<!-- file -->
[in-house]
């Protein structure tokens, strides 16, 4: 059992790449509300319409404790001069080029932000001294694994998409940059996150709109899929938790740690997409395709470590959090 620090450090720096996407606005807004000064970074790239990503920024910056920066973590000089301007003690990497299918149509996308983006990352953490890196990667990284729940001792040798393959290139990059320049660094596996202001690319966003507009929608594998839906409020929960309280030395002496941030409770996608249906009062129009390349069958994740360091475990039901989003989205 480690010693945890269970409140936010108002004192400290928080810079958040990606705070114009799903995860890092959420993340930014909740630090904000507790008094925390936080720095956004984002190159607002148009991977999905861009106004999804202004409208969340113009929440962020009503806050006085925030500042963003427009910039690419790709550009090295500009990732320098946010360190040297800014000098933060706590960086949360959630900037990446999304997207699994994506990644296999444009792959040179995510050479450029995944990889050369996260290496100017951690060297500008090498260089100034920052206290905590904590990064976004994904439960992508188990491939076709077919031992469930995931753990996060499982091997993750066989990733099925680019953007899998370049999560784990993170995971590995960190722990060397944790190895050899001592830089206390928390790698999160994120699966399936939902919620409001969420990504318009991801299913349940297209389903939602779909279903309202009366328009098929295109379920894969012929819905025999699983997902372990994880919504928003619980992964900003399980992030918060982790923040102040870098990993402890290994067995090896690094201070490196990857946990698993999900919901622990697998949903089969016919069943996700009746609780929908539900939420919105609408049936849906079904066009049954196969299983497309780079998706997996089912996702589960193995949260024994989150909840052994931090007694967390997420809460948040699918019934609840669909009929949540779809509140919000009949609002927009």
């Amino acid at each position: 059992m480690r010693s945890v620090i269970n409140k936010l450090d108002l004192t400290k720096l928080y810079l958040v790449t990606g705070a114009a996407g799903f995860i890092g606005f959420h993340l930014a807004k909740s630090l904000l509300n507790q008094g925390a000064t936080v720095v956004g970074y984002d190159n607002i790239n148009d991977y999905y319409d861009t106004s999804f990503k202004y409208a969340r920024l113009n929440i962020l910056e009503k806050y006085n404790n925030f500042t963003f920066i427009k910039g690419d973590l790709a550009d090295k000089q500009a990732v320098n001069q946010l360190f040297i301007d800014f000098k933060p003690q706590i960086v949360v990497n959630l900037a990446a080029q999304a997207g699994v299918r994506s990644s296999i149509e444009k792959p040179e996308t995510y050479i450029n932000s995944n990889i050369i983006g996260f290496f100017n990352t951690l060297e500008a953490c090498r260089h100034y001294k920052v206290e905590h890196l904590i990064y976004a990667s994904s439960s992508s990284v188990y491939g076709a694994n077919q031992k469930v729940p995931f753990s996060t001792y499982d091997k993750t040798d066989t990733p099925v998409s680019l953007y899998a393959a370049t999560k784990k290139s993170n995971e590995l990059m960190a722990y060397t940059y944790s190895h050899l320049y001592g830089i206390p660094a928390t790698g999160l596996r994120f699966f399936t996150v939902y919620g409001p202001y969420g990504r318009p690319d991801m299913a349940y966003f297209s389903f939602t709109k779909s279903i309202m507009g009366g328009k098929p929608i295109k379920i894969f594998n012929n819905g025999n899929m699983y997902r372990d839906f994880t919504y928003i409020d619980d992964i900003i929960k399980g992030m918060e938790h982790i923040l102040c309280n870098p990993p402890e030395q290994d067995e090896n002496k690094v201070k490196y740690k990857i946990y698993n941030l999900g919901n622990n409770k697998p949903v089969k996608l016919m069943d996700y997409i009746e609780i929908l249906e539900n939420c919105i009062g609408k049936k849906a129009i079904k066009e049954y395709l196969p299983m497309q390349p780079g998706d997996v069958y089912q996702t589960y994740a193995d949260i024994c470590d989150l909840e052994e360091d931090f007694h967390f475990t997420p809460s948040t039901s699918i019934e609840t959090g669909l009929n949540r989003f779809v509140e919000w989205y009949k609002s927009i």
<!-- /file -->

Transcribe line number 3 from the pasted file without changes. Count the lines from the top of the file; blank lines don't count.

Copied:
């Amino acid at each position: 059992m480690r010693s945890v620090i269970n409140k936010l450090d108002l004192t400290k720096l928080y810079l958040v790449t990606g705070a114009a996407g799903f995860i890092g606005f959420h993340l930014a807004k909740s630090l904000l509300n507790q008094g925390a000064t936080v720095v956004g970074y984002d190159n607002i790239n148009d991977y999905y319409d861009t106004s999804f990503k202004y409208a969340r920024l113009n929440i962020l910056e009503k806050y006085n404790n925030f500042t963003f920066i427009k910039g690419d973590l790709a550009d090295k000089q500009a990732v320098n001069q946010l360190f040297i301007d800014f000098k933060p003690q706590i960086v949360v990497n959630l900037a990446a080029q999304a997207g699994v299918r994506s990644s296999i149509e444009k792959p040179e996308t995510y050479i450029n932000s995944n990889i050369i983006g996260f290496f100017n990352t951690l060297e500008a953490c090498r260089h100034y001294k920052v206290e905590h890196l904590i990064y976004a990667s994904s439960s992508s990284v188990y491939g076709a694994n077919q031992k469930v729940p995931f753990s996060t001792y499982d091997k993750t040798d066989t990733p099925v998409s680019l953007y899998a393959a370049t999560k784990k290139s993170n995971e590995l990059m960190a722990y060397t940059y944790s190895h050899l320049y001592g830089i206390p660094a928390t790698g999160l596996r994120f699966f399936t996150v939902y919620g409001p202001y969420g990504r318009p690319d991801m299913a349940y966003f297209s389903f939602t709109k779909s279903i309202m507009g009366g328009k098929p929608i295109k379920i894969f594998n012929n819905g025999n899929m699983y997902r372990d839906f994880t919504y928003i409020d619980d992964i900003i929960k399980g992030m918060e938790h982790i923040l102040c309280n870098p990993p402890e030395q290994d067995e090896n002496k690094v201070k490196y740690k990857i946990y698993n941030l999900g919901n622990n409770k697998p949903v089969k996608l016919m069943d996700y997409i009746e609780i929908l249906e539900n939420c919105i009062g609408k049936k849906a129009i079904k066009e049954y395709l196969p299983m497309q390349p780079g998706d997996v069958y089912q996702t589960y994740a193995d949260i024994c470590d989150l909840e052994e360091d931090f007694h967390f475990t997420p809460s948040t039901s699918i019934e609840t959090g669909l009929n949540r989003f779809v509140e919000w989205y009949k609002s927009i």